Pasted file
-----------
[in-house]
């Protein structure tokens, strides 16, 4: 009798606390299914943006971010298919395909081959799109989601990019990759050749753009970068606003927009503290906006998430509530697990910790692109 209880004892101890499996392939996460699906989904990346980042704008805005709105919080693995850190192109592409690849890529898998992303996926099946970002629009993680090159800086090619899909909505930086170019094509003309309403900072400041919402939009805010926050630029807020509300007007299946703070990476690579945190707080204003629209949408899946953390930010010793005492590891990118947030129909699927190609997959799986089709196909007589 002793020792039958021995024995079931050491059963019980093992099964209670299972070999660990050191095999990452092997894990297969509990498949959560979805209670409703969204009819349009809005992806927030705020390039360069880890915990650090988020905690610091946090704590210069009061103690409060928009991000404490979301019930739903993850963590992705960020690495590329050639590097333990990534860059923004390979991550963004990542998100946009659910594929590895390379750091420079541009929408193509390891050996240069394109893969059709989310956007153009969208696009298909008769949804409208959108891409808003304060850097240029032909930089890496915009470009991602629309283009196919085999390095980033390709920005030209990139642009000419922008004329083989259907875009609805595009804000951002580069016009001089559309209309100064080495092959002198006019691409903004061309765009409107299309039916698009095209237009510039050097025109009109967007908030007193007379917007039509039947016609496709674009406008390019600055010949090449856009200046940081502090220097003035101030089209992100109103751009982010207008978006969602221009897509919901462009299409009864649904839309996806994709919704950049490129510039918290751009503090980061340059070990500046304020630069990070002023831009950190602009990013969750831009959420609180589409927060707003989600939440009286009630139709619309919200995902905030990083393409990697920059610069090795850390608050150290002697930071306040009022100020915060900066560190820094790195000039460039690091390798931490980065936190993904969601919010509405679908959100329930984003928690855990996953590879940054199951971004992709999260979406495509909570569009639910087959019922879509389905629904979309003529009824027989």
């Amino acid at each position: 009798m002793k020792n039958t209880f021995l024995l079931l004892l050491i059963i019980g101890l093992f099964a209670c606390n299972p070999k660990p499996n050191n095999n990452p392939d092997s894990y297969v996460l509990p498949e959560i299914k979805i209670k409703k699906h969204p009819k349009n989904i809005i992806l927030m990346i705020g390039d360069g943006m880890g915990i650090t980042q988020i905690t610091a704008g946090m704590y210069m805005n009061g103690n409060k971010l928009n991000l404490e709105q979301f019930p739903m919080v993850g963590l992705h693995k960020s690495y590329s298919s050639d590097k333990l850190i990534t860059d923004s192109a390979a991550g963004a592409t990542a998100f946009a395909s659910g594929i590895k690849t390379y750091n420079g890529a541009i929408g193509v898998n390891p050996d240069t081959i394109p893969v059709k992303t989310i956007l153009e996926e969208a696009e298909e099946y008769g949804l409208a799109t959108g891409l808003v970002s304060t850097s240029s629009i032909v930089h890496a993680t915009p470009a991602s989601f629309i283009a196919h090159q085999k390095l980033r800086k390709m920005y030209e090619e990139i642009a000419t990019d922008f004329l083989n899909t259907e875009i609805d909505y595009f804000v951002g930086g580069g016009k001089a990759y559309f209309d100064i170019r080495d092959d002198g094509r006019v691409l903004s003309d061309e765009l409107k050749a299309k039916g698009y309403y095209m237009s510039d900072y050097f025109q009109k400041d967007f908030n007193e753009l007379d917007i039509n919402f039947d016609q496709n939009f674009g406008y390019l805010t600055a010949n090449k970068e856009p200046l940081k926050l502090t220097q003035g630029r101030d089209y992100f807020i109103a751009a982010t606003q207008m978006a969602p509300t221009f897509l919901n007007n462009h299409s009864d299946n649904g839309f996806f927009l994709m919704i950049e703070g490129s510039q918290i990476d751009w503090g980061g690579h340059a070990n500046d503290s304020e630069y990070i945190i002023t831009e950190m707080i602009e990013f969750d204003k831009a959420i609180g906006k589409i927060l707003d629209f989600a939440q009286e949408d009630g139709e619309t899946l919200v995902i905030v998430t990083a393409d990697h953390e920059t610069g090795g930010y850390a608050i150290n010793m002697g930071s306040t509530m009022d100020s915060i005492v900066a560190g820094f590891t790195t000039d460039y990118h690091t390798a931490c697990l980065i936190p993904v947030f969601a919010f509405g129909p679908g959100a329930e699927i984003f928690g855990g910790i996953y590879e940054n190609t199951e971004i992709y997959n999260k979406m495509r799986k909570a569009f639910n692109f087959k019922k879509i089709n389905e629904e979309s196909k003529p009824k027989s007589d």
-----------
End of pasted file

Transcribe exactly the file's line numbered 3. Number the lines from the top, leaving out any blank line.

């Amino acid at each position: 009798m002793k020792n039958t209880f021995l024995l079931l004892l050491i059963i019980g101890l093992f099964a209670c606390n299972p070999k660990p499996n050191n095999n990452p392939d092997s894990y297969v996460l509990p498949e959560i299914k979805i209670k409703k699906h969204p009819k349009n989904i809005i992806l927030m990346i705020g390039d360069g943006m880890g915990i650090t980042q988020i905690t610091a704008g946090m704590y210069m805005n009061g103690n409060k971010l928009n991000l404490e709105q979301f019930p739903m919080v993850g963590l992705h693995k960020s690495y590329s298919s050639d590097k333990l850190i990534t860059d923004s192109a390979a991550g963004a592409t990542a998100f946009a395909s659910g594929i590895k690849t390379y750091n420079g890529a541009i929408g193509v898998n390891p050996d240069t081959i394109p893969v059709k992303t989310i956007l153009e996926e969208a696009e298909e099946y008769g949804l409208a799109t959108g891409l808003v970002s304060t850097s240029s629009i032909v930089h890496a993680t915009p470009a991602s989601f629309i283009a196919h090159q085999k390095l980033r800086k390709m920005y030209e090619e990139i642009a000419t990019d922008f004329l083989n899909t259907e875009i609805d909505y595009f804000v951002g930086g580069g016009k001089a990759y559309f209309d100064i170019r080495d092959d002198g094509r006019v691409l903004s003309d061309e765009l409107k050749a299309k039916g698009y309403y095209m237009s510039d900072y050097f025109q009109k400041d967007f908030n007193e753009l007379d917007i039509n919402f039947d016609q496709n939009f674009g406008y390019l805010t600055a010949n090449k970068e856009p200046l940081k926050l502090t220097q003035g630029r101030d089209y992100f807020i109103a751009a982010t606003q207008m978006a969602p509300t221009f897509l919901n007007n462009h299409s009864d299946n649904g839309f996806f927009l994709m919704i950049e703070g490129s510039q918290i990476d751009w503090g980061g690579h340059a070990n500046d503290s304020e630069y990070i945190i002023t831009e950190m707080i602009e990013f969750d204003k831009a959420i609180g906006k589409i927060l707003d629209f989600a939440q009286e949408d009630g139709e619309t899946l919200v995902i905030v998430t990083a393409d990697h953390e920059t610069g090795g930010y850390a608050i150290n010793m002697g930071s306040t509530m009022d100020s915060i005492v900066a560190g820094f590891t790195t000039d460039y990118h690091t390798a931490c697990l980065i936190p993904v947030f969601a919010f509405g129909p679908g959100a329930e699927i984003f928690g855990g910790i996953y590879e940054n190609t199951e971004i992709y997959n999260k979406m495509r799986k909570a569009f639910n692109f087959k019922k879509i089709n389905e629904e979309s196909k003529p009824k027989s007589d």